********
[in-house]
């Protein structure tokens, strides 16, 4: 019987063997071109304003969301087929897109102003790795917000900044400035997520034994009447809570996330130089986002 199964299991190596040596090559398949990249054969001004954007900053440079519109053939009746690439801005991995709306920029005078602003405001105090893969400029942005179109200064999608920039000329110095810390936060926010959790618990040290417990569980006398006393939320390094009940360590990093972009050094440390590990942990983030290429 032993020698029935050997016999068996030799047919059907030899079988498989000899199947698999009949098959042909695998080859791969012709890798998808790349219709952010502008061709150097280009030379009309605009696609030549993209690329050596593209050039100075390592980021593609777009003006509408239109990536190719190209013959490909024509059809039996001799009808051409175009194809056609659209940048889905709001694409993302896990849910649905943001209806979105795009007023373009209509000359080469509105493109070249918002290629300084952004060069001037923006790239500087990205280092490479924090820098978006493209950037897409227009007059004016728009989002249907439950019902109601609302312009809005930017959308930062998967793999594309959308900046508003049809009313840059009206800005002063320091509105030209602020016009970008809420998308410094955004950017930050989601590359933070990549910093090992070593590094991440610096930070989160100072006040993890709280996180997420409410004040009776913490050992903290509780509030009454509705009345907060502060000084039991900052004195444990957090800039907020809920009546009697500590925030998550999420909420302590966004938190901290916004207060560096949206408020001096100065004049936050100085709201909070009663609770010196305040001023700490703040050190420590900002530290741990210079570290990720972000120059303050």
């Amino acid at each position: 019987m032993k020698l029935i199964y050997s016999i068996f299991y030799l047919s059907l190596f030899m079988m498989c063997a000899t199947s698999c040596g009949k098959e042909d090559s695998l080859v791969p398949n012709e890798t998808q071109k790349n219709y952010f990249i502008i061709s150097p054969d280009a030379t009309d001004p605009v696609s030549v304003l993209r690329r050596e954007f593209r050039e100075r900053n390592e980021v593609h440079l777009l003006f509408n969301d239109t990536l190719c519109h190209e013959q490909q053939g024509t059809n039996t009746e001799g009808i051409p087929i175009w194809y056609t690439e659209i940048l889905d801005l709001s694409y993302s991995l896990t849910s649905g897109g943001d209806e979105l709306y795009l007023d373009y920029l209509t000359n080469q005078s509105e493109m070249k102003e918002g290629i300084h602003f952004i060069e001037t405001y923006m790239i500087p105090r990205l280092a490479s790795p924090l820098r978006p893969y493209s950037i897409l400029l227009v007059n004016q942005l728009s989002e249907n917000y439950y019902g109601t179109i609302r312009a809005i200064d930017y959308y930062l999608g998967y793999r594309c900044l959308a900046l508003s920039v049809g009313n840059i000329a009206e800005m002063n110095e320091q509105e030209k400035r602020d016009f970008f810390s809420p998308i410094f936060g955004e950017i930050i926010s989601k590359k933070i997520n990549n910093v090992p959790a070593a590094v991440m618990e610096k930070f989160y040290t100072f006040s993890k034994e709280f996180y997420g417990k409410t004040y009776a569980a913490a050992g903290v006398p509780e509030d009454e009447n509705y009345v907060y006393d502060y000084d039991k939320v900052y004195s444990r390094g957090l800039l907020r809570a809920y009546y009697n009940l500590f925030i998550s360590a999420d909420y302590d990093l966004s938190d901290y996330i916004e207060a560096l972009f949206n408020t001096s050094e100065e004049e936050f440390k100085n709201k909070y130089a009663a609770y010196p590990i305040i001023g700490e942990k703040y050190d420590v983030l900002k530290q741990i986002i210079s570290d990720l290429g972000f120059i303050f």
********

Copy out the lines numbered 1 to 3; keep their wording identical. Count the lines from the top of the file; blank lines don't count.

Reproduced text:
[in-house]
């Protein structure tokens, strides 16, 4: 019987063997071109304003969301087929897109102003790795917000900044400035997520034994009447809570996330130089986002 199964299991190596040596090559398949990249054969001004954007900053440079519109053939009746690439801005991995709306920029005078602003405001105090893969400029942005179109200064999608920039000329110095810390936060926010959790618990040290417990569980006398006393939320390094009940360590990093972009050094440390590990942990983030290429 032993020698029935050997016999068996030799047919059907030899079988498989000899199947698999009949098959042909695998080859791969012709890798998808790349219709952010502008061709150097280009030379009309605009696609030549993209690329050596593209050039100075390592980021593609777009003006509408239109990536190719190209013959490909024509059809039996001799009808051409175009194809056609659209940048889905709001694409993302896990849910649905943001209806979105795009007023373009209509000359080469509105493109070249918002290629300084952004060069001037923006790239500087990205280092490479924090820098978006493209950037897409227009007059004016728009989002249907439950019902109601609302312009809005930017959308930062998967793999594309959308900046508003049809009313840059009206800005002063320091509105030209602020016009970008809420998308410094955004950017930050989601590359933070990549910093090992070593590094991440610096930070989160100072006040993890709280996180997420409410004040009776913490050992903290509780509030009454509705009345907060502060000084039991900052004195444990957090800039907020809920009546009697500590925030998550999420909420302590966004938190901290916004207060560096949206408020001096100065004049936050100085709201909070009663609770010196305040001023700490703040050190420590900002530290741990210079570290990720972000120059303050």
């Amino acid at each position: 019987m032993k020698l029935i199964y050997s016999i068996f299991y030799l047919s059907l190596f030899m079988m498989c063997a000899t199947s698999c040596g009949k098959e042909d090559s695998l080859v791969p398949n012709e890798t998808q071109k790349n219709y952010f990249i502008i061709s150097p054969d280009a030379t009309d001004p605009v696609s030549v304003l993209r690329r050596e954007f593209r050039e100075r900053n390592e980021v593609h440079l777009l003006f509408n969301d239109t990536l190719c519109h190209e013959q490909q053939g024509t059809n039996t009746e001799g009808i051409p087929i175009w194809y056609t690439e659209i940048l889905d801005l709001s694409y993302s991995l896990t849910s649905g897109g943001d209806e979105l709306y795009l007023d373009y920029l209509t000359n080469q005078s509105e493109m070249k102003e918002g290629i300084h602003f952004i060069e001037t405001y923006m790239i500087p105090r990205l280092a490479s790795p924090l820098r978006p893969y493209s950037i897409l400029l227009v007059n004016q942005l728009s989002e249907n917000y439950y019902g109601t179109i609302r312009a809005i200064d930017y959308y930062l999608g998967y793999r594309c900044l959308a900046l508003s920039v049809g009313n840059i000329a009206e800005m002063n110095e320091q509105e030209k400035r602020d016009f970008f810390s809420p998308i410094f936060g955004e950017i930050i926010s989601k590359k933070i997520n990549n910093v090992p959790a070593a590094v991440m618990e610096k930070f989160y040290t100072f006040s993890k034994e709280f996180y997420g417990k409410t004040y009776a569980a913490a050992g903290v006398p509780e509030d009454e009447n509705y009345v907060y006393d502060y000084d039991k939320v900052y004195s444990r390094g957090l800039l907020r809570a809920y009546y009697n009940l500590f925030i998550s360590a999420d909420y302590d990093l966004s938190d901290y996330i916004e207060a560096l972009f949206n408020t001096s050094e100065e004049e936050f440390k100085n709201k909070y130089a009663a609770y010196p590990i305040i001023g700490e942990k703040y050190d420590v983030l900002k530290q741990i986002i210079s570290d990720l290429g972000f120059i303050f």